Monday, November 07, 2011

Hand-Craft - Slöjd

John D. Sutcliffe writing in his book Hand-Craft which served as a text book in the UK on Sloyd in 1880 said the following:
Hand-Craft in wood is distinguished from carpentry or joinery in many important respects. There is no division of labour.
Everything produced is the entire work of one operator, or the defects of which he is solely responsible.
This directness of responsibility is one of the great merits of Hand-Craft, being calculated to promote wholesome pride in the excellence of complete work; a sentiment that is apt to be very weak, or totally wanting, where division of labour is much relied upon.
The intellectual faculties are brought into unison with the hand, by knowledge and experience developing together with increasing dexterity.
Genuine respect and sympathy are developed for manual toil by familiarity with its application.
Love of work in general is developed, and a taste for it instilled by practical experience of its utility.
Habits of attention, perseverance, industry and discipline are formed, cultivated, and unconsciously grafted upon the pupil, by the application necessary to excel. Independence, order, and cleanliness spontaneously grow and become part of the nature of the operator.
Manual dexterity being thoroughly established, the operator is endowed with the consequent acquired ability for dealing with the practical business of life.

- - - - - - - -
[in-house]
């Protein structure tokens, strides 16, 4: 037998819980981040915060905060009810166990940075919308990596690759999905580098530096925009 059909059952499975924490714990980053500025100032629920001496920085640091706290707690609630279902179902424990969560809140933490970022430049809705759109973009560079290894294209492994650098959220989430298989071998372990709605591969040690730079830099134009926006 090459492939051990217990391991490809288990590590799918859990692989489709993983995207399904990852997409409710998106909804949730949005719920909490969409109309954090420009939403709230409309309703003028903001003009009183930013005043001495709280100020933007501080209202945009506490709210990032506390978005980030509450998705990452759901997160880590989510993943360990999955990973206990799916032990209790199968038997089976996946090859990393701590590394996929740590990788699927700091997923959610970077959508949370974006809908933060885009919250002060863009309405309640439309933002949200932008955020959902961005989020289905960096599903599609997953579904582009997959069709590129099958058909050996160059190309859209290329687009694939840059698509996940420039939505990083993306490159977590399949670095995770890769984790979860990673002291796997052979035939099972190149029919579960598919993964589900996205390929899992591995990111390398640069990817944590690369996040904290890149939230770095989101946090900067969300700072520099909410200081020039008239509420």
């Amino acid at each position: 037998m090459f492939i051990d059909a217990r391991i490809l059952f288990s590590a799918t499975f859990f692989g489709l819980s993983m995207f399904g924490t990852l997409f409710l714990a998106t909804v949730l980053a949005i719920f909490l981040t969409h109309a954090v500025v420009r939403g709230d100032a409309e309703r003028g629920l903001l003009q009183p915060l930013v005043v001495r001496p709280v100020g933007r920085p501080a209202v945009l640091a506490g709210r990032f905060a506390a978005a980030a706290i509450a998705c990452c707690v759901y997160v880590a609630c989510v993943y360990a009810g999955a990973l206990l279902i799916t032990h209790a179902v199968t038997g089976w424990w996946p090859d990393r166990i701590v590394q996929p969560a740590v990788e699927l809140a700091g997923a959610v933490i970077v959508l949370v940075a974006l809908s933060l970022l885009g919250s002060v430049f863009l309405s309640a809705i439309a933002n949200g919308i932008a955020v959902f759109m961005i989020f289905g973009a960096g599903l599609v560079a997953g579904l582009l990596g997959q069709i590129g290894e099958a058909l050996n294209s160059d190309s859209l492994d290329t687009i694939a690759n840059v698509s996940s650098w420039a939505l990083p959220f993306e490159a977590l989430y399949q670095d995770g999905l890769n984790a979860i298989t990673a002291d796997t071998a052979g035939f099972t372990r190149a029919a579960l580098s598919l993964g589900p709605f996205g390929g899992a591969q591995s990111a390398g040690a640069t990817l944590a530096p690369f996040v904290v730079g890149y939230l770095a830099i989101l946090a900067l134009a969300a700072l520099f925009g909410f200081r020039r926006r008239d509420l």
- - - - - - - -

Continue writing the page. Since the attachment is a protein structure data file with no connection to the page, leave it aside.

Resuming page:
Education being the object that should be constantly kept in view, in the teaching and practice of Hand-Craft, it should be thoroughly appreciated that it is adapted for forming and shaping the entire bent of all the faculties.
The objects recommended to work upon are all small, and are therefore within the capacity of the very young, and of both sexes.
For the same reason, the eye, the hand and the judgement are trained to precise form and finish in the minutest details, This is important, for, though it is generally easier to make something large and rough than small and smooth, no one who is incapable of making a small model well can make a large one any better.
Small objects are invariably the best training to work upon, as being certain to inspire appreciation for neatness, exactness and accuracy.
Today my fall break came to an end. I returned to my classes at Clear Spring School, having had a great week working in my own shop. Some of my high school boys are taken with the lathe, and work to surpass each other in smoothness of finish. Tyler went the other direction today, learning that by turning aggressively, he could create a vibration in the stock which gave a spiral effect.

Make, fix and create.

1 comment:

Anonymous said...

I was especially struck by this: "Everything produced is the entire work of one operator, or the defects of which he is solely responsible." Sometimes it's a beautiful thing and sometimes it ends up in the burn pile, but it was my work.

Mario